Aristomenopoulou’s doc smartly focuses on one of Greece’s most recognizable exports – its music – and on performers with an existing fanbase. Beyond that, it brings a human dimension and family dynamics that should engage those viewers who might not necessarily be interested in this specific musical genre, or even those who may not be drawn to strictly music docs.

“Teaching Ignorance”
Director: Tamada Erde
Producer: Tatiana Bouchain
Country: France/Israel
Production Company: Iliade &Films
Budget: €220,000

Synopsis: Tracing the history of the Israeli-Palestinian conflict as it is presented and taught in different forms of both Israeli and Palestinian systems. Through portraits of several history teachers and educators interviewed and filmed in their classes, the film reveals the different narrations and approaches for teaching the complex and charged history of the conflict.

Erde’s clips only presented half of her subjects, and some were more engaging than others, but what was shown was promising as a whole. Her premise offers a new framework from which to view the seemingly neverending story of the region, and, perhaps, one which may open eyes among viewers who share some of the perspectives to be featured.

“Time for Heroes”
Directors: Angelos Kovotsos, Kalliopi Legaki
Producer: Maria Gentekou
Country: USA/France/Greece
Production Company: Portolanos Films
Budget: €110,000

Synopsis: Robert Manthoulis, a Greek filmmaker who lived in exile in Paris during the military junta, meets with 83-year-old Elias Demetracopoulos, a Washington DC-based reporter whose commitment to the struggle against the junta brought him in contact with Greek and American secret services and corrupt governments in the 1970s, revealing unknown aspects of modern history.

Watergate, in particular, plays a singular role in Demetracopoulous’ background, with interviewees in the clips weighing in that he was instrumental to the fall of Nixon’s administration and never got his just deserts. While this proves to be a hook, I’m curious about the larger story here, and hopeful that the film doesn’t just hang on what might otherwise be a Greek-specific footnote to the Watergate scandal.

“Aegean Odyssey”
Director/Producer: Omiros Evangelinos
Country: Greece/USA
Production Company: Aegean Odyssey Films
Budget: €150,000

Synopsis: The historic island communities of the Cyclades are facing the danger of extinction due to the degradation of their natural and cultural environment. Fishing communities are barely surviving because of the transformation of their industry away from long-term sustainable artisan fisheries to short-term industrial overfishing, environmental pollution, and sometimes the islanders’ own illegal practices. At the same time, farming is all but extinct, a victim of the monoculture of tourism. As tradition gives way to economic incentives, what can be done before it’s too late?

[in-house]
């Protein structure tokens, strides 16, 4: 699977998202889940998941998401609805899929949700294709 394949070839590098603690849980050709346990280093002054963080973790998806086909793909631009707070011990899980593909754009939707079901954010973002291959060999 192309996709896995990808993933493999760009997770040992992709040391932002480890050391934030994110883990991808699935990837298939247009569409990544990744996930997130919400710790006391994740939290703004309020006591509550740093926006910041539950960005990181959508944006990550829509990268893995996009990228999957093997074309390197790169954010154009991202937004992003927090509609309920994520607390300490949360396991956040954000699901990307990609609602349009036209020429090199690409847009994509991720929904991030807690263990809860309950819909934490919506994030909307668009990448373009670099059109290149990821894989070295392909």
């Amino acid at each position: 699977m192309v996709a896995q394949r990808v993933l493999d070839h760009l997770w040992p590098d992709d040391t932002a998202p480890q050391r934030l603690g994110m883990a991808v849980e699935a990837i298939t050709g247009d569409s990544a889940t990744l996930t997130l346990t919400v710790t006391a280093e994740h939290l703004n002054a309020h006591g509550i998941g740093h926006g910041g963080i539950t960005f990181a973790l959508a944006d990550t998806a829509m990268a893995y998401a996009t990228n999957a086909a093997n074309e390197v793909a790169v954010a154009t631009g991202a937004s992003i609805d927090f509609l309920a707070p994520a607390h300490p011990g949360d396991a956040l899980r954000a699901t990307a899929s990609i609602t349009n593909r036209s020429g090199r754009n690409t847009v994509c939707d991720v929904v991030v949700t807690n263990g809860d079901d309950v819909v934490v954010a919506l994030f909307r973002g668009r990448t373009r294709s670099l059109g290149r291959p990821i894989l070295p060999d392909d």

I’m less interested in the overfishing angle here — there have already been a number of other docs looking at that particular environmental issue — but I am drawn to the idea of exploring its impact on the traditional culture of these islands and its people. The consideration of the further consequences of a tourism-focused economy serves as an additional layer, and, again, suggests a way to broaden the scope of the film beyond Greece to other nations affected by climate change, environmental recklessness, or rampant industrialization.

Go to page two to learn about the Greek films that played at the festival and for the full list of awards winners…

Greek Films

This tightrope between local and international accessibility is something the festival contends with in their expansive presentation of completed Greek films as well. Thessaloniki champions Greece’s national cinema, including Greek productions in each of the thematic programming sections, as well as a standalone Greek Panorama. It’s clear that, at least in the case of some of the selections, that these docs – many of them television productions – are really offered as an an opportunity for locals to access information about a number of pressing social issues facing the country as it endures during the economic crisis, as well as a more diverse body of work that reflects Greece’s culture and history or in some cases explores non-Greek subjects. The festival’s commitment to serving local filmmakers and audiences, and the latter’s enthusiastic receptiveness, is demonstrated further by the increasing popularity of Thessaloniki’s expanded live-streaming project, which offers select screenings to six universities around Greece and in Cyprus; its touring program, which brings films to dozens of smaller regional towns over the next couple of weeks; and an initiative that presents docs in prisons.

Beyond this homegrown focus, other Greek work presented simultaneously serves international viewers with universally accessible portraits or insider views of socioeconomic issues that are sadly factors in far too many other nations. The following titles represent just a taste of these, focusing on award winners and now completed projects that made an impression in last year’s Docs in Progress section.

At the top of the list is Dimitris Koutsiabasakos’ Audience Award winning “The Grocer,” which follows Nikos, his wife Sophia, and their grown sons over five seasons as they sell fresh produce out of a truck to the aging population of dying mountain villages. Delivering on the promise shown in last year’s Docs in Progress, this accomplished observational doc thrives on the interactions between these otherwise forgotten people, whose sons, daughters, and grandchildren have long ago left for better economic opportunities in the cities, and Nikos and his family, who provide not only a service, but a sense of connection to the world outside the village. Often humorous, with a selection of truly memorable characters, Koutsiabasakos’ film also serves as a poignant portrait of another, slowly fading, way of life.